In the last five minutes of CORBIN NASH, a blind street preacher (Malcolm McDowell) who has acted as something of a Greek Chorus throughout the film literally says, “So it begins.” Forget that the line is meant to be a serious proclamation (despite it being overused to the point of parody for years now), focus on the fact that this talk of beginnings comes at the end of the movie. The problem is—given the context of the way the story plays out—it is accurate for him to say it at that point. In other words, strap in for eighty minutes of wheel spinning before the film gets to the point it should have reached fifteen minutes into its run time.
Tell me if you’ve heard this one before: a man learns that his deceased parents were not who he thought they were. A slightly sinister stranger tells him that he has great untapped strength and that his destiny is to fight an evil that just so happened to kill his parents.
Now, there isn’t necessarily anything wrong with using this tried-and-true setup as long as the filmmakers try to do something original with it. Unfortunately, the people in front of and behind the camera on CORBIN NASH seem to be content to hit the expected beats of their horror/action/superhero mash up.
The titular hero (co-writer Dean Jagger) is a New York City police officer. He is the type of movie cop who sulks in bars about the dismissal of charges against a serial rapist he arrested, questioning if he should have just shot the suspect when he had the chance. While drinking in defeat with Jack (Bruce Davison), the man who apparently raised him after his parents’ death (their relationship is never made entirely clear), he is approached by a stranger (Rutger Hauer) who tells him his father (in addition to being a World Series-winning baseball player) and mother were warriors against evil. They were killed in Los Angeles by some sort of super vampire named Drake. Now, it is time for Corbin to embrace his destiny and avenge the death of his parents. You can guess what happens from there.
I don’t necessarily mind origin stories, but CORBIN NASH feels less like a movie and more like an extended pilot for a ’90s syndicated action series with HBO or Showtime levels of violence and nudity. Frustratingly, the film never tries to rise above the generic style of storytelling embedded into superhero movie and TV origin stories before BLADE (a character to which CORBIN NASH clearly owes a debt) came along. At the same time, the film is technically polished enough with decent cinematography, solid editing, and (mostly) credible performances that it never becomes entertainingly bad. It settles firmly in the middle of the pack, refusing to show a flicker of ambition as it trots out the usual scenes set in strip clubs, shots of the hero looking cool on a motorcycle, and day players like Davison and Hauer showing up to cash their checks that is so often found in low-budget tough guy action/horror films.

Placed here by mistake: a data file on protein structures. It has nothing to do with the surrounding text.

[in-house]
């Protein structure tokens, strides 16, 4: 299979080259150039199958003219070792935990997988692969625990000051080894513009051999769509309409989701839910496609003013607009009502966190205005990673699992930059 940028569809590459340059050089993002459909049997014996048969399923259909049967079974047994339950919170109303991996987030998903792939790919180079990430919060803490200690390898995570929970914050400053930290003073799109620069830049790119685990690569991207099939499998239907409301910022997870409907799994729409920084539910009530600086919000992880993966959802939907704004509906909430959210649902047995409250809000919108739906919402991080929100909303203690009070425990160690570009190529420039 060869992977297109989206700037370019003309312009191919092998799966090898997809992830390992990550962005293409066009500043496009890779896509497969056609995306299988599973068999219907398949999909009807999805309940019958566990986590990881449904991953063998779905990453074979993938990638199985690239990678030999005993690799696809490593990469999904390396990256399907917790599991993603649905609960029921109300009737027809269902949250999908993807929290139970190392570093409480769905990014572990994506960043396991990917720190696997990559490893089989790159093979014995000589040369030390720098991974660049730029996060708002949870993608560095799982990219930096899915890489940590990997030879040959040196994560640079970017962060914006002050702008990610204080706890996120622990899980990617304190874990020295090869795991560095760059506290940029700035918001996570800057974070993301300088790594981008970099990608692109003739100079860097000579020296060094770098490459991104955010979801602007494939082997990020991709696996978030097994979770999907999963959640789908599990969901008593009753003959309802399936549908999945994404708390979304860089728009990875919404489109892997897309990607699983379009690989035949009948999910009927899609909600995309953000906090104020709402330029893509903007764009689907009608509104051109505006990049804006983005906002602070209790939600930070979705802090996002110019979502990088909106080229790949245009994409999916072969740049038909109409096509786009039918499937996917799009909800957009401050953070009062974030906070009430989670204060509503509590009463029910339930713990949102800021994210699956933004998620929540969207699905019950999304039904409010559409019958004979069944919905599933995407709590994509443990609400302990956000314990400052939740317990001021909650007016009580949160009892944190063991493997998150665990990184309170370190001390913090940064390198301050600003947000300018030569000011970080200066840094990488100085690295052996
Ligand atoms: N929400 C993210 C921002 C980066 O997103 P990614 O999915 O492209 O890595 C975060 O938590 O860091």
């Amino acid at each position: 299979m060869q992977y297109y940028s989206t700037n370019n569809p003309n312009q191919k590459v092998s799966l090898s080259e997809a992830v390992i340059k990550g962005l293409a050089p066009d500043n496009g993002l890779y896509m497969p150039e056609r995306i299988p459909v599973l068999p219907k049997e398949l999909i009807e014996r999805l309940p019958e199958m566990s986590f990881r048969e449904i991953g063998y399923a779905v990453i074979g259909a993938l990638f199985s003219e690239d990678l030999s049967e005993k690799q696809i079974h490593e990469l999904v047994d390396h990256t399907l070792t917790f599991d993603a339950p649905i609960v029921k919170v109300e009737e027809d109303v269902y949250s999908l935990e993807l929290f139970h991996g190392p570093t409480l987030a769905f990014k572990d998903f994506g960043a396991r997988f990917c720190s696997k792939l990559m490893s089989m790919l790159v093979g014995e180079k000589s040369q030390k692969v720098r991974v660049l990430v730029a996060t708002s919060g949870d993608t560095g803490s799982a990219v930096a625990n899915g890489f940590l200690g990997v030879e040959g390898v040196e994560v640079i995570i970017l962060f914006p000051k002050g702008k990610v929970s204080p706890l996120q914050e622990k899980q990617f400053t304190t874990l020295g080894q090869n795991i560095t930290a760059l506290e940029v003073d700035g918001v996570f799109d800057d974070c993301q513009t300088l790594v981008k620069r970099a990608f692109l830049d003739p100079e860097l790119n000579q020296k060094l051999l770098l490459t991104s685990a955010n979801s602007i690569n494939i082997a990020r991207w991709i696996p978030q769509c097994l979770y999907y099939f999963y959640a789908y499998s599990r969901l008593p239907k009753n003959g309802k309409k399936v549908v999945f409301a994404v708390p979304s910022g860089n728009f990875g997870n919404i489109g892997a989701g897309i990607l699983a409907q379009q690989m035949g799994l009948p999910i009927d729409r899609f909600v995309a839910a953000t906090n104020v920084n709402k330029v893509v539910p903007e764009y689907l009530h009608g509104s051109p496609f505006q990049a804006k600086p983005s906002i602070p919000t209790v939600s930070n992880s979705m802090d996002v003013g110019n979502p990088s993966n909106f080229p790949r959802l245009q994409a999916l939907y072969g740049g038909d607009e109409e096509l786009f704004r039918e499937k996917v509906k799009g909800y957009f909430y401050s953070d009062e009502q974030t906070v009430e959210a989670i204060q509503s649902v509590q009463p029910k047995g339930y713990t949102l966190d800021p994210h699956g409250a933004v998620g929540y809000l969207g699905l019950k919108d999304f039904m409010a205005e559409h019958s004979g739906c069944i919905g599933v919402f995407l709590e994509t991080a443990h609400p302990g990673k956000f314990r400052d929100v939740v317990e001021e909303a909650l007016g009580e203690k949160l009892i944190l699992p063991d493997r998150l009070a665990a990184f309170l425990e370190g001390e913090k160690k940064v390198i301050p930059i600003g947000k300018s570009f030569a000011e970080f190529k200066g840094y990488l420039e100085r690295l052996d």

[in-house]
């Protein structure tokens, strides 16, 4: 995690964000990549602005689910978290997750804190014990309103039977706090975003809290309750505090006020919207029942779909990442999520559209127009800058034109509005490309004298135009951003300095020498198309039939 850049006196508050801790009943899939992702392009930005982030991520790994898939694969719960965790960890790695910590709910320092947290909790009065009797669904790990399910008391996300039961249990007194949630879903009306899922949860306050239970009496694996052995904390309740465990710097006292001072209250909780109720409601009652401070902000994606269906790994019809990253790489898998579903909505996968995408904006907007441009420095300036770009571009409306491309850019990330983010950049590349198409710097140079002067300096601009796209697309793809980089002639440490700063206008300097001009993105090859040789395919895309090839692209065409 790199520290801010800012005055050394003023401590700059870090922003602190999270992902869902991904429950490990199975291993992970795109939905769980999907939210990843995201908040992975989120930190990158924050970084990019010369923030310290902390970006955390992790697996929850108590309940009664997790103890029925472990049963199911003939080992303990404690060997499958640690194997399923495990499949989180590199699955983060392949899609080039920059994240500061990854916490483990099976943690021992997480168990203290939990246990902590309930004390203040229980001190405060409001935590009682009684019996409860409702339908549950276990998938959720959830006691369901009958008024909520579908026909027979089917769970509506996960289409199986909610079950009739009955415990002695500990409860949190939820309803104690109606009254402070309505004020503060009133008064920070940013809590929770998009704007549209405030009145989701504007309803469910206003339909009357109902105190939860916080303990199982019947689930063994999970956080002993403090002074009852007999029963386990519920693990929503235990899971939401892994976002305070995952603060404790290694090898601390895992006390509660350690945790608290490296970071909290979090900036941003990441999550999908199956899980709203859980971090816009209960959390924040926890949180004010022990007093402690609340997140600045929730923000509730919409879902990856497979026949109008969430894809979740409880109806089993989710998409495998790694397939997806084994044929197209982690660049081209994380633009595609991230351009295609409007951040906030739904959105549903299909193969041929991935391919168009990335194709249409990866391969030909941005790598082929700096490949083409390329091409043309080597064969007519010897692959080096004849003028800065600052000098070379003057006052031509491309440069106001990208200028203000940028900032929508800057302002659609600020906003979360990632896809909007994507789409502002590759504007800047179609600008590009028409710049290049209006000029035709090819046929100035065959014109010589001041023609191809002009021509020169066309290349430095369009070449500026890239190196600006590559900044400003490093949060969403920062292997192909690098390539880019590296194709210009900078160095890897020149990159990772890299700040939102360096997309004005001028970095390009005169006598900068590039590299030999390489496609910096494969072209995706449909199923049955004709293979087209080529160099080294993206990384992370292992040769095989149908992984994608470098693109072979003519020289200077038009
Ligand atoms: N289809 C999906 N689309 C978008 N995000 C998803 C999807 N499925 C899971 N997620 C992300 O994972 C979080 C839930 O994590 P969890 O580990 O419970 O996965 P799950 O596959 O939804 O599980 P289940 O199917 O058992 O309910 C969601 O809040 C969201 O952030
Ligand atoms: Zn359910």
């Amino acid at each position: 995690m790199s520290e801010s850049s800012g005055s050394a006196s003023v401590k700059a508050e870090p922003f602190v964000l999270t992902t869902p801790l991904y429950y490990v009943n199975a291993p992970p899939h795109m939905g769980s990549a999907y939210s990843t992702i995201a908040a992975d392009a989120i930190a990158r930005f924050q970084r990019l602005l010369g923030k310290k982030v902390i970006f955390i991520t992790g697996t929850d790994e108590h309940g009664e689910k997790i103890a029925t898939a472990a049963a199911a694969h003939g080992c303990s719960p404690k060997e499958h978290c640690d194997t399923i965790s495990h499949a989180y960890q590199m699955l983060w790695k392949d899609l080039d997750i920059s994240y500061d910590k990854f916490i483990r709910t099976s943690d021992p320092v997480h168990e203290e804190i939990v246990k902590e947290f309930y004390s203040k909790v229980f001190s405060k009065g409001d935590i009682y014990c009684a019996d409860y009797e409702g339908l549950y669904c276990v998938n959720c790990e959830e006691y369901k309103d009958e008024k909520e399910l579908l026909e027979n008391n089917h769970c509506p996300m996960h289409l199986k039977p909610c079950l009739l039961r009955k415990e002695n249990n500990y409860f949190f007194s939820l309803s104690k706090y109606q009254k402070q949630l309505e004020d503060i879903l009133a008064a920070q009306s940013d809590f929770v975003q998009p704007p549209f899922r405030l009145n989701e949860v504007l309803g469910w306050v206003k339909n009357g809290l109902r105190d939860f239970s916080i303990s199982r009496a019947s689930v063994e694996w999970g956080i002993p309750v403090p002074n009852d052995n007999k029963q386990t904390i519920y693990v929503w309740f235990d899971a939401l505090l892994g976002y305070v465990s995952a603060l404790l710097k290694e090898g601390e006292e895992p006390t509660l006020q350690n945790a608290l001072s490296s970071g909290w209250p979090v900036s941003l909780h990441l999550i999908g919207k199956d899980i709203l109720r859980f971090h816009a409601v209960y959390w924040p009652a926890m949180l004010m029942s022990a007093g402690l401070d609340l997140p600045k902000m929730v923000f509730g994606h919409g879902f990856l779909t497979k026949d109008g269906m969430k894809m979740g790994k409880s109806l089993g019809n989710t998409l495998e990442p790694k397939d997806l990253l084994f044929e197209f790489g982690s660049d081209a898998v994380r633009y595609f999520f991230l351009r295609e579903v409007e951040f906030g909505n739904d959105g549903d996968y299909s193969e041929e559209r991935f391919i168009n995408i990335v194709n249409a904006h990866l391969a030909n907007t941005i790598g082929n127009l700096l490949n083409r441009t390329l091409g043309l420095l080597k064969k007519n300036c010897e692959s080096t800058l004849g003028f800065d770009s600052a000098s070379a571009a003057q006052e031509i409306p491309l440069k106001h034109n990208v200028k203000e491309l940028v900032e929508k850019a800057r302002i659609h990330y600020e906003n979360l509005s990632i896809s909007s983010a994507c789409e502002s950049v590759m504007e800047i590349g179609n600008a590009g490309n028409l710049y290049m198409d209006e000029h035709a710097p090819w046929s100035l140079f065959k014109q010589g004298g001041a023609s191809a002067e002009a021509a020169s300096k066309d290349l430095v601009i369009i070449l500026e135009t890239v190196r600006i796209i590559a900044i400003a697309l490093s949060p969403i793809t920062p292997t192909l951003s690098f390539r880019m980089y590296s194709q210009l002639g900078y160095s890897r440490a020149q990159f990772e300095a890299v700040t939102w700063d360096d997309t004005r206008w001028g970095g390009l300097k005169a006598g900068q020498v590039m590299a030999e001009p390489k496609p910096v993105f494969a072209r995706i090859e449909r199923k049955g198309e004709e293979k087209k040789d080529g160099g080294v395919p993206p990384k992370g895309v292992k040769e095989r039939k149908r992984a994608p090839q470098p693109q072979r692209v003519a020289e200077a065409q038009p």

I guess there actually is a flicker of ambition in the film, but it comes in the most misguided form. Corey Feldman plays one of the main vampire villains. That fact alone would be enough to grab the interest of some people while giving pause to others. But he plays the character as a vindictive transsexual person, complete with horrifying makeup and an over-the-top sneering performance that seems intended to call to mind Joan Crawford at her lowest point. I spent a couple of minutes trying to decide if the look and performance was offensive to actual drag performers or LGBTQ folks, but then realized that was a moot point since it is simply too bizarre and unnecessary to be taken seriously enough to find offense. It’s just such a strange choice that adds nothing to the film other than to make Feldman look as grotesque as possible.
Part of me wishes that the script by Jagger, his director brother Ben, and Christopher P. Taylor had just been done as a pilot for a new TV show, even if it never made it to series. That at least would have justified the awkward structure of cutting back and forth between the past as Nash slowly pieces together the connection a series of missing persons reports in Los Angeles has with his search for Drake and the present day as he lays in a bed seemingly dying from a vampire attack. It is hard to maintain interest when the hero is not only as dour as Corbin is, but also when he is constantly three steps behind the audience.
All complaints registered, the film actually remains watchable. As is to be expected from a film that stars a former athlete/fighter, the stunt work is quite good, with some bone-crunching fight sequences. Jagger, while seemingly stuck in the groove of playing every scene with intense fury, at least looks the part of a badass vampire hunter. There is a surprisingly nasty edge to some of the violence (mostly achieved via practical effects, thankfully) as the vampires and Nash both show a sadistic streak when inflicting punishment. And there is an out-of-nowhere gladiatorial sequence that works better than it should.
I do not like to sound sour about so much of CORBIN NASH. If you are indiscriminate when it comes to your delivery system for action and gore, there are far, far worse films that do that. But I just wish it had aspired to be more entertaining or—at the very least—trashy. Really, I wish it tried to be something more than just product—because that is exactly what it feels like.
CORBIN NASH hits VOD on Friday, April 20th, 2018.
–Matt Wedge (@MovieNerdMatt)